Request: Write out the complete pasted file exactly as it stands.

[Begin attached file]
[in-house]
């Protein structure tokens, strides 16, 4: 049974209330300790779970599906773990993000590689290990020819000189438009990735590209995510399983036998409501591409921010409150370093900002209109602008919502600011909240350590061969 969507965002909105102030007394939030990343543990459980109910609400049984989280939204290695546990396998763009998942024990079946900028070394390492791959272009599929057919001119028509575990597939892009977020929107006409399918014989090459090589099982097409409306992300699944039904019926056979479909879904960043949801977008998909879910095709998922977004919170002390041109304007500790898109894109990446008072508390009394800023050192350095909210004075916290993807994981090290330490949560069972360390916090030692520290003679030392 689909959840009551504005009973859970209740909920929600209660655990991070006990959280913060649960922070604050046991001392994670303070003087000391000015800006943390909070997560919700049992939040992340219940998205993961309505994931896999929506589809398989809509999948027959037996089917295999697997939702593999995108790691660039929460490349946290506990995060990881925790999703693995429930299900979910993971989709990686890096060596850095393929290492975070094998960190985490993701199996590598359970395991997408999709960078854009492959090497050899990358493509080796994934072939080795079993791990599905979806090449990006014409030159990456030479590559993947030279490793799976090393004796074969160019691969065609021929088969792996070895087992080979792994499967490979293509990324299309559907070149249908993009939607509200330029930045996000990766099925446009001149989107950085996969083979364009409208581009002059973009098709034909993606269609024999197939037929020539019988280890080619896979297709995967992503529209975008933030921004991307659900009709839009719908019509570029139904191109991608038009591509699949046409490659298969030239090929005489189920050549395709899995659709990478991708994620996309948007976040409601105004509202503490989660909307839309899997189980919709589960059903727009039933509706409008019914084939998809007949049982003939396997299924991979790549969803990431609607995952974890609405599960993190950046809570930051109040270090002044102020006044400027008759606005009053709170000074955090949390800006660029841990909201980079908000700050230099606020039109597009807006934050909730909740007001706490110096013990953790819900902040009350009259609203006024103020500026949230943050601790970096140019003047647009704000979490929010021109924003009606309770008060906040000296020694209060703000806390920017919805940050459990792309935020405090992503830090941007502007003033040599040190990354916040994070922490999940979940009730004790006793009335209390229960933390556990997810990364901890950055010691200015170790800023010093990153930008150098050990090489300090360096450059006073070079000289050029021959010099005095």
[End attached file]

[in-house]
């Protein structure tokens, strides 16, 4: 049974209330300790779970599906773990993000590689290990020819000189438009990735590209995510399983036998409501591409921010409150370093900002209109602008919502600011909240350590061969 969507965002909105102030007394939030990343543990459980109910609400049984989280939204290695546990396998763009998942024990079946900028070394390492791959272009599929057919001119028509575990597939892009977020929107006409399918014989090459090589099982097409409306992300699944039904019926056979479909879904960043949801977008998909879910095709998922977004919170002390041109304007500790898109894109990446008072508390009394800023050192350095909210004075916290993807994981090290330490949560069972360390916090030692520290003679030392 689909959840009551504005009973859970209740909920929600209660655990991070006990959280913060649960922070604050046991001392994670303070003087000391000015800006943390909070997560919700049992939040992340219940998205993961309505994931896999929506589809398989809509999948027959037996089917295999697997939702593999995108790691660039929460490349946290506990995060990881925790999703693995429930299900979910993971989709990686890096060596850095393929290492975070094998960190985490993701199996590598359970395991997408999709960078854009492959090497050899990358493509080796994934072939080795079993791990599905979806090449990006014409030159990456030479590559993947030279490793799976090393004796074969160019691969065609021929088969792996070895087992080979792994499967490979293509990324299309559907070149249908993009939607509200330029930045996000990766099925446009001149989107950085996969083979364009409208581009002059973009098709034909993606269609024999197939037929020539019988280890080619896979297709995967992503529209975008933030921004991307659900009709839009719908019509570029139904191109991608038009591509699949046409490659298969030239090929005489189920050549395709899995659709990478991708994620996309948007976040409601105004509202503490989660909307839309899997189980919709589960059903727009039933509706409008019914084939998809007949049982003939396997299924991979790549969803990431609607995952974890609405599960993190950046809570930051109040270090002044102020006044400027008759606005009053709170000074955090949390800006660029841990909201980079908000700050230099606020039109597009807006934050909730909740007001706490110096013990953790819900902040009350009259609203006024103020500026949230943050601790970096140019003047647009704000979490929010021109924003009606309770008060906040000296020694209060703000806390920017919805940050459990792309935020405090992503830090941007502007003033040599040190990354916040994070922490999940979940009730004790006793009335209390229960933390556990997810990364901890950055010691200015170790800023010093990153930008150098050990090489300090360096450059006073070079000289050029021959010099005095």